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What is Iliotibial Band Friction Syndrome?

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What exactly is the iliotibial band? Is it a rock group? What kind of music do they play? Actually, the iliotibial band, also referred to as the IT band, is the thick band of fibrous tissue running along the outside of the leg, starting at the hip and running along the outer thigh. It attaches to the outside edge of the shin bone, also known as the tibia, just under the knee joint. The iliotibial band works in conjunction with the quadriceps, those strong muscles in your thighs, to give you stability on the outside of your knee as you move.

Iliotibia band syndrome, sometimes called IT band friction syndrome, causes pain on the outside of the knee and the lower thigh. Inflammation of the IT band is typically the culprit. This injury is seen frequently in runners or athletes who engage in running as part of their overall conditioning routine. When overused, the IT band, which normally acts as a stabilizer, can become irritated. If you are affected with IT band friction syndrome, you will probably notice pain on the outside of your knee or in your lower thigh. The pain can become greater when going down stairs or when you arise from a seated position.

IT band friction syndrome can afflict those runners who engage in repetitive running motions, such as running only one way around a track or on one side of a road that is crowned. As most roads are sloped, running on the same side of the road continually can cause the outside foot to be lower than the inside one.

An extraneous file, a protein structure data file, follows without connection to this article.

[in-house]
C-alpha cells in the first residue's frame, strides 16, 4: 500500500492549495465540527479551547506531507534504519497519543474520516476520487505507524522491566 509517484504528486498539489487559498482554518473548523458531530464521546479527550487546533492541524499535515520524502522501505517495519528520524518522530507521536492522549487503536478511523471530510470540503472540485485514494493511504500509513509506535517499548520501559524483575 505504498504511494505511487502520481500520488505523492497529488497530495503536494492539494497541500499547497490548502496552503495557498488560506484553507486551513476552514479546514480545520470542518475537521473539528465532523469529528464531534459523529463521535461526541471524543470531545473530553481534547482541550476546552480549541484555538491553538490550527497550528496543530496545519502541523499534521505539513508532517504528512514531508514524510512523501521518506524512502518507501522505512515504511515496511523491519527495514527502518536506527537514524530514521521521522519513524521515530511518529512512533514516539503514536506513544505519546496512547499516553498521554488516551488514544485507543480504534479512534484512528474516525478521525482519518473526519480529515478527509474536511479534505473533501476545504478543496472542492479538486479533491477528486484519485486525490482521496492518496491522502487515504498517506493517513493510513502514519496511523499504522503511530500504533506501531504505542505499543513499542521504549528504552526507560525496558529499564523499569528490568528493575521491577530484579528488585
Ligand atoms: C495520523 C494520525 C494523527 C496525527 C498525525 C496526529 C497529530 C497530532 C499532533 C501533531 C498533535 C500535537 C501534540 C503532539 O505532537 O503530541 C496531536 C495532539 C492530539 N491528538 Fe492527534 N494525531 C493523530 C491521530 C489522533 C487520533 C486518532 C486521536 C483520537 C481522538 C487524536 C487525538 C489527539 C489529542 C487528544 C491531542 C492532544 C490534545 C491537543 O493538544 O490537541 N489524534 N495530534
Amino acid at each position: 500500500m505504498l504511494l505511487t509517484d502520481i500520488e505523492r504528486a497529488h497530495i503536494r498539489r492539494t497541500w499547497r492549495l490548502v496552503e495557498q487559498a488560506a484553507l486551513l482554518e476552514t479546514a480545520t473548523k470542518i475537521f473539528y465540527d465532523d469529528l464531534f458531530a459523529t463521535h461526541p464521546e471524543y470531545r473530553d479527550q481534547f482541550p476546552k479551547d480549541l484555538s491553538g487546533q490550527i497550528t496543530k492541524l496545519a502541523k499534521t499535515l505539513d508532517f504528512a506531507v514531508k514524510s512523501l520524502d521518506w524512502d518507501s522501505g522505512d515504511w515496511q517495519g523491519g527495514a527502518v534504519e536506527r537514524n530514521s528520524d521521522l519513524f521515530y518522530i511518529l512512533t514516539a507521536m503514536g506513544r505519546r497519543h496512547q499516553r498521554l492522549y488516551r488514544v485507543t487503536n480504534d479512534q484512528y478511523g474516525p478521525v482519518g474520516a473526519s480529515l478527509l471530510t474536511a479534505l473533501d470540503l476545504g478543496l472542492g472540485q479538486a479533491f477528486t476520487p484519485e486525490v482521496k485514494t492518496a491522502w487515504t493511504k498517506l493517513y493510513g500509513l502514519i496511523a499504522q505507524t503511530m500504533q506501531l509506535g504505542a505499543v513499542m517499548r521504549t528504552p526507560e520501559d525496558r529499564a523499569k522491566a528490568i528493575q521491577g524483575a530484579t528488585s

Certain physical anomalies may contribute to IT band friction syndrome, such as having bowed legs or excessive pronation of the foot. If you have muscle tightness in your glutes or in your quadriceps, you may be at increased risk for any sort of IT band injury.

The most common form of treatment for this condition is to employ the methodology of rest, ice, compression, and elevation, also known as the R.I.C.E. method. Physical therapy may be recommended so that you can be taught the precise manner in which to run or to stretch and engage in exercises of flexibility.

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We value and respect our HERWriters' experiences, but everyone is different. Many of our writers are speaking from personal experience, and what's worked for them may not work for you. Their articles are not a substitute for medical advice, although we hope you can gain knowledge from their insight.

Iliotibial Band Friction Syndrome

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